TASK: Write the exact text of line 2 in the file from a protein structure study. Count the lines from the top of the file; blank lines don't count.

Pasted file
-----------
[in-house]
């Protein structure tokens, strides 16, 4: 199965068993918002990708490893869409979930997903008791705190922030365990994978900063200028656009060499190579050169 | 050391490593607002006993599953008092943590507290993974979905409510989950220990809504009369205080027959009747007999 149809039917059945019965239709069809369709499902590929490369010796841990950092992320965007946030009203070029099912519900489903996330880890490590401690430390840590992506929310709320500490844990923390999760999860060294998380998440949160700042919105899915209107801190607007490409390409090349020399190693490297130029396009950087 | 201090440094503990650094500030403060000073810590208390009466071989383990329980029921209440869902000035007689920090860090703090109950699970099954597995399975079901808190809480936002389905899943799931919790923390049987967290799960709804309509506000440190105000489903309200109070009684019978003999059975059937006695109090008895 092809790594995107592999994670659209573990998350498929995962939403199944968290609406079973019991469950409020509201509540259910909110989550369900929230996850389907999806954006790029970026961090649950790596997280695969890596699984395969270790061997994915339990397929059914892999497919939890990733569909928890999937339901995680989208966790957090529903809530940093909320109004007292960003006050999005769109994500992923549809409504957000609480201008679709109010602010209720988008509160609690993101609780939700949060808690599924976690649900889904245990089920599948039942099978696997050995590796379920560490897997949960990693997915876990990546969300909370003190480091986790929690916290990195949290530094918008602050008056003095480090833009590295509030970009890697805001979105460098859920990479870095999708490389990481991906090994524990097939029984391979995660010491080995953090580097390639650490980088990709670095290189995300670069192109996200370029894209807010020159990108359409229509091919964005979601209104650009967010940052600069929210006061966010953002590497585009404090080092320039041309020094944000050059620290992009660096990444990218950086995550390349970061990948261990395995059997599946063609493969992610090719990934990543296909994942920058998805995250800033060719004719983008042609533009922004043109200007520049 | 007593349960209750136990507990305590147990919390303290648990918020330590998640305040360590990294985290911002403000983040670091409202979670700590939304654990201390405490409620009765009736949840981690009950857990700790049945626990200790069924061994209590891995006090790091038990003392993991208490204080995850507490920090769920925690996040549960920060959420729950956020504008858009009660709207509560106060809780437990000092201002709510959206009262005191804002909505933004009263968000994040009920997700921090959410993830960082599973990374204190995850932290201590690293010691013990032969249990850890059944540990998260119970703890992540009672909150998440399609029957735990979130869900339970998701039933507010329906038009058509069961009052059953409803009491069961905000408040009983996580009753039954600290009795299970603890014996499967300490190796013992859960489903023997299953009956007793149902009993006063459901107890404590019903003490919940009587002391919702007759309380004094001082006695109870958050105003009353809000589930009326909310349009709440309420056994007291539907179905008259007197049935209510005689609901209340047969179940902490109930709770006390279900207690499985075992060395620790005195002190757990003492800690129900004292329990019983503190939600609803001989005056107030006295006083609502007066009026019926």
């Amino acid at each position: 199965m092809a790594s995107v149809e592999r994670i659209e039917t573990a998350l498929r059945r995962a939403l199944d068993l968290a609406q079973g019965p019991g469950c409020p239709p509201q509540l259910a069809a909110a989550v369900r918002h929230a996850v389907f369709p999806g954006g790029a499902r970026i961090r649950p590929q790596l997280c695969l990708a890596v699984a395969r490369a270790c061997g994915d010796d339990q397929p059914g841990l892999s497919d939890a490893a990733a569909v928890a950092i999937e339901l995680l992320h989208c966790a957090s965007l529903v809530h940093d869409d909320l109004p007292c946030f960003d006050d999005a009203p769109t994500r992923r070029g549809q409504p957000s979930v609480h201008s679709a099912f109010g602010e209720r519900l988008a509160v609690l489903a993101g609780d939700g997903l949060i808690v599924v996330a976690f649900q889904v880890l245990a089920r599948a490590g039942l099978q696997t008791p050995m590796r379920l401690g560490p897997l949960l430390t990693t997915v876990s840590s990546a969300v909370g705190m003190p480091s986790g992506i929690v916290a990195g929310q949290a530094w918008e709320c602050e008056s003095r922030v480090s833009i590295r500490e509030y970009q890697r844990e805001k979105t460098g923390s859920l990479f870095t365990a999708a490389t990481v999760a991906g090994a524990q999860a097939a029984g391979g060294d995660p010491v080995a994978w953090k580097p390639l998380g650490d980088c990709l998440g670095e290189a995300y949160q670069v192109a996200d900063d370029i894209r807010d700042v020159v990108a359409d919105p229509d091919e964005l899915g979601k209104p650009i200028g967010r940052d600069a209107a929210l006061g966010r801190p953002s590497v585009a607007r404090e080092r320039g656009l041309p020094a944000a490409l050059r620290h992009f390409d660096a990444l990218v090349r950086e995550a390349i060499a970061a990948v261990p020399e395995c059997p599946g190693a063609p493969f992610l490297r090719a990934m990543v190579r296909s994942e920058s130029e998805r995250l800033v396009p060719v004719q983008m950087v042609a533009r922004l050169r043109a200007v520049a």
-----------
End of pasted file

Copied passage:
């Protein structure tokens, strides 16, 4: 199965068993918002990708490893869409979930997903008791705190922030365990994978900063200028656009060499190579050169 | 050391490593607002006993599953008092943590507290993974979905409510989950220990809504009369205080027959009747007999 149809039917059945019965239709069809369709499902590929490369010796841990950092992320965007946030009203070029099912519900489903996330880890490590401690430390840590992506929310709320500490844990923390999760999860060294998380998440949160700042919105899915209107801190607007490409390409090349020399190693490297130029396009950087 | 201090440094503990650094500030403060000073810590208390009466071989383990329980029921209440869902000035007689920090860090703090109950699970099954597995399975079901808190809480936002389905899943799931919790923390049987967290799960709804309509506000440190105000489903309200109070009684019978003999059975059937006695109090008895 092809790594995107592999994670659209573990998350498929995962939403199944968290609406079973019991469950409020509201509540259910909110989550369900929230996850389907999806954006790029970026961090649950790596997280695969890596699984395969270790061997994915339990397929059914892999497919939890990733569909928890999937339901995680989208966790957090529903809530940093909320109004007292960003006050999005769109994500992923549809409504957000609480201008679709109010602010209720988008509160609690993101609780939700949060808690599924976690649900889904245990089920599948039942099978696997050995590796379920560490897997949960990693997915876990990546969300909370003190480091986790929690916290990195949290530094918008602050008056003095480090833009590295509030970009890697805001979105460098859920990479870095999708490389990481991906090994524990097939029984391979995660010491080995953090580097390639650490980088990709670095290189995300670069192109996200370029894209807010020159990108359409229509091919964005979601209104650009967010940052600069929210006061966010953002590497585009404090080092320039041309020094944000050059620290992009660096990444990218950086995550390349970061990948261990395995059997599946063609493969992610090719990934990543296909994942920058998805995250800033060719004719983008042609533009922004043109200007520049 | 007593349960209750136990507990305590147990919390303290648990918020330590998640305040360590990294985290911002403000983040670091409202979670700590939304654990201390405490409620009765009736949840981690009950857990700790049945626990200790069924061994209590891995006090790091038990003392993991208490204080995850507490920090769920925690996040549960920060959420729950956020504008858009009660709207509560106060809780437990000092201002709510959206009262005191804002909505933004009263968000994040009920997700921090959410993830960082599973990374204190995850932290201590690293010691013990032969249990850890059944540990998260119970703890992540009672909150998440399609029957735990979130869900339970998701039933507010329906038009058509069961009052059953409803009491069961905000408040009983996580009753039954600290009795299970603890014996499967300490190796013992859960489903023997299953009956007793149902009993006063459901107890404590019903003490919940009587002391919702007759309380004094001082006695109870958050105003009353809000589930009326909310349009709440309420056994007291539907179905008259007197049935209510005689609901209340047969179940902490109930709770006390279900207690499985075992060395620790005195002190757990003492800690129900004292329990019983503190939600609803001989005056107030006295006083609502007066009026019926």